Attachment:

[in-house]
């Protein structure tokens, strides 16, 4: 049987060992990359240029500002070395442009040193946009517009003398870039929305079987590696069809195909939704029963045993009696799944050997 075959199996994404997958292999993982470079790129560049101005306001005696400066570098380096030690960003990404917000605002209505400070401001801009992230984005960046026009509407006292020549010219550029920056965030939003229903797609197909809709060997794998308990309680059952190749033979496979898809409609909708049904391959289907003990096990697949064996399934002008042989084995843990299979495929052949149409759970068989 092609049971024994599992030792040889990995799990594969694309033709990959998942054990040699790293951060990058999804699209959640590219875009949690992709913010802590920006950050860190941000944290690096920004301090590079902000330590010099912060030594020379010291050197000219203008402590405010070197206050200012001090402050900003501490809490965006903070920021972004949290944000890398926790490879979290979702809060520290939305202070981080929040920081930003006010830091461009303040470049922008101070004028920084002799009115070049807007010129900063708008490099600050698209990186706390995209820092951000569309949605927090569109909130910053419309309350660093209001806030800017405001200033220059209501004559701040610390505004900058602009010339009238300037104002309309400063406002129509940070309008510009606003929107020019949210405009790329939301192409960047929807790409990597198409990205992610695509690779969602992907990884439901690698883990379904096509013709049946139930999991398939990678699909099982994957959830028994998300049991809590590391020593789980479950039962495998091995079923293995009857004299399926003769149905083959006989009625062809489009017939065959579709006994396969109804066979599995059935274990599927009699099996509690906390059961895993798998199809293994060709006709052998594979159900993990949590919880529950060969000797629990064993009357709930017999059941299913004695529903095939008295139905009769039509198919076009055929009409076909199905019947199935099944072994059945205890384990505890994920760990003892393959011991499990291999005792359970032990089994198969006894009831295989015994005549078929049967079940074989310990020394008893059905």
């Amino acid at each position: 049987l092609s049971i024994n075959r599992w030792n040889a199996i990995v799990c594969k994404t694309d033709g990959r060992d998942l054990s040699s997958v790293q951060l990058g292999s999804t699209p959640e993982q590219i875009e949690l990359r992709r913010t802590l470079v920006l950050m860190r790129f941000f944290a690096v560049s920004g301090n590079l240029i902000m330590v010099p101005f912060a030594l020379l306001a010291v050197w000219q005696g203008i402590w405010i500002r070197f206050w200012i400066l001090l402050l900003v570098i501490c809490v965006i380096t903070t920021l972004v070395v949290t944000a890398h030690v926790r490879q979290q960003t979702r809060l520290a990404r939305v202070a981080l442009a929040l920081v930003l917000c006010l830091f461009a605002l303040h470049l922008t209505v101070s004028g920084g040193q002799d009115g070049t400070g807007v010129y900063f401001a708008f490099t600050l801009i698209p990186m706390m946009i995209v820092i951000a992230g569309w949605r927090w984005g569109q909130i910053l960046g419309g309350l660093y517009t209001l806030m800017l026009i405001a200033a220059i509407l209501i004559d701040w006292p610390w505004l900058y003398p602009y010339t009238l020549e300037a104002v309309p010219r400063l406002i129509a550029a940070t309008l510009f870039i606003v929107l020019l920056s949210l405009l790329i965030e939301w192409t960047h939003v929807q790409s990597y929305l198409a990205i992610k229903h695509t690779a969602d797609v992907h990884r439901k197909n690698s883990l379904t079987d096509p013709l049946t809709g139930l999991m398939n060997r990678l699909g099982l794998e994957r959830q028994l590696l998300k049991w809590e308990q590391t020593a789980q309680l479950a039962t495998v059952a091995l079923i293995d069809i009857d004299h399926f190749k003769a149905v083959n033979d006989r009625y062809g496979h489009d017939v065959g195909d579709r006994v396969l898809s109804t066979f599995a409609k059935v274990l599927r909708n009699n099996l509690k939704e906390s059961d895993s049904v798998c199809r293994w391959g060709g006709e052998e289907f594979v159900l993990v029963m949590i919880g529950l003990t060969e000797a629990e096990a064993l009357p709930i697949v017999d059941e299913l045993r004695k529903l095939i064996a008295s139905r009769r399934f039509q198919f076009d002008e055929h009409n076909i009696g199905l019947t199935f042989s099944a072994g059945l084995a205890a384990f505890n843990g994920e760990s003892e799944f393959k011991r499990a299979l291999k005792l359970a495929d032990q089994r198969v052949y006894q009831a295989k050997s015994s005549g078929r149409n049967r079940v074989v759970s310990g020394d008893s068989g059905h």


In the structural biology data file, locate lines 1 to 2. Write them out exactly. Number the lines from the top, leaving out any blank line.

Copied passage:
[in-house]
């Protein structure tokens, strides 16, 4: 049987060992990359240029500002070395442009040193946009517009003398870039929305079987590696069809195909939704029963045993009696799944050997 075959199996994404997958292999993982470079790129560049101005306001005696400066570098380096030690960003990404917000605002209505400070401001801009992230984005960046026009509407006292020549010219550029920056965030939003229903797609197909809709060997794998308990309680059952190749033979496979898809409609909708049904391959289907003990096990697949064996399934002008042989084995843990299979495929052949149409759970068989 092609049971024994599992030792040889990995799990594969694309033709990959998942054990040699790293951060990058999804699209959640590219875009949690992709913010802590920006950050860190941000944290690096920004301090590079902000330590010099912060030594020379010291050197000219203008402590405010070197206050200012001090402050900003501490809490965006903070920021972004949290944000890398926790490879979290979702809060520290939305202070981080929040920081930003006010830091461009303040470049922008101070004028920084002799009115070049807007010129900063708008490099600050698209990186706390995209820092951000569309949605927090569109909130910053419309309350660093209001806030800017405001200033220059209501004559701040610390505004900058602009010339009238300037104002309309400063406002129509940070309008510009606003929107020019949210405009790329939301192409960047929807790409990597198409990205992610695509690779969602992907990884439901690698883990379904096509013709049946139930999991398939990678699909099982994957959830028994998300049991809590590391020593789980479950039962495998091995079923293995009857004299399926003769149905083959006989009625062809489009017939065959579709006994396969109804066979599995059935274990599927009699099996509690906390059961895993798998199809293994060709006709052998594979159900993990949590919880529950060969000797629990064993009357709930017999059941299913004695529903095939008295139905009769039509198919076009055929009409076909199905019947199935099944072994059945205890384990505890994920760990003892393959011991499990291999005792359970032990089994198969006894009831295989015994005549078929049967079940074989310990020394008893059905």